THE ORANGE FAIRY BOOK - online childrens book

A Collection of Illustrated classic fairy tales for children by Andrew Lang

Home Main Menu Order Support About Search



Share page  


Previous Contents Next

192            THE ROVER OF THE PLAIN
nodded her head obediently. Next it was the mother's turn; and, as was the custom of the tribe, she spoke to her daughter:
'Will you choose which of your sisters shall go with you to cut your wood and carry your water?'
'I do not want any of them,' answered she; 'they are no use. They will drop the wood and spill the water.'
'Then will you have any of the other children? There are enough and to spare,' asked the mother again. But the bride said quickly:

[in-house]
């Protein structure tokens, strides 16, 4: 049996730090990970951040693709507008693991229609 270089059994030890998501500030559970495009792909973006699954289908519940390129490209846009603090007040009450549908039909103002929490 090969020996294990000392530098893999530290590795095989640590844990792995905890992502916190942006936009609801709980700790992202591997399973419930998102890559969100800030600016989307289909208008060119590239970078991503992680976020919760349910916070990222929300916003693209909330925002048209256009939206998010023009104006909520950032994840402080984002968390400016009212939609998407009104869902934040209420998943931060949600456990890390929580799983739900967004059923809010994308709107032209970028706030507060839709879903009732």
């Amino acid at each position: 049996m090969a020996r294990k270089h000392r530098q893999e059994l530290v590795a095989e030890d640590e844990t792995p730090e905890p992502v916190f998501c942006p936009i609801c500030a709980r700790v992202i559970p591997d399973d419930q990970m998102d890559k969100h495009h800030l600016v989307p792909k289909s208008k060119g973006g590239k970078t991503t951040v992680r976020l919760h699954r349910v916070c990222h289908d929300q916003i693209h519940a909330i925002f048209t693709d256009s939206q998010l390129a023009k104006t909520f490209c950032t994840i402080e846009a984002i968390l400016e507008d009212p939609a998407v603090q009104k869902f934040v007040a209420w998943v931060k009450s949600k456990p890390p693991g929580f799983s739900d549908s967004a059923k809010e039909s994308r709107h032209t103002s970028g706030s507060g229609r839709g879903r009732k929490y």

'I will have none of them! You must give me our buffalo, the Rover of the Plain; he alone shall serve me.'
'What folly you talk!' cried the parents. 'Give you our buffalo, the Rover of the Plain? Why, you know that our life depends on him. Here he is well fed and lies on soft grass; but how can you tell what will befall him in another country? The food may be bad, he will die of hunger; and, if he dies we die also.'
'No, no,' said the bride; 'I can look after him as well as you. Get him ready, for the sun is sinking and it is time we set forth.'
So she went away and put together a small pot filled with healing herbs, a horn that she used in tending sick people, a little knife, and a calabash containing deer fat; and, hiding these about her, took leave of her father and mother and started across the mountains by the side of her husband.
But the young man did not see the buffalo that fol­lowed them, which had left his home to be the servant of his wife.
No one ever knew how the news spread to the kraal that the young man was coming back, bringing a wife tvith him; but, somehow or other, when the two entered the village, every man and woman was standing in the road uttering shouts of welcome.
Previous Contents Next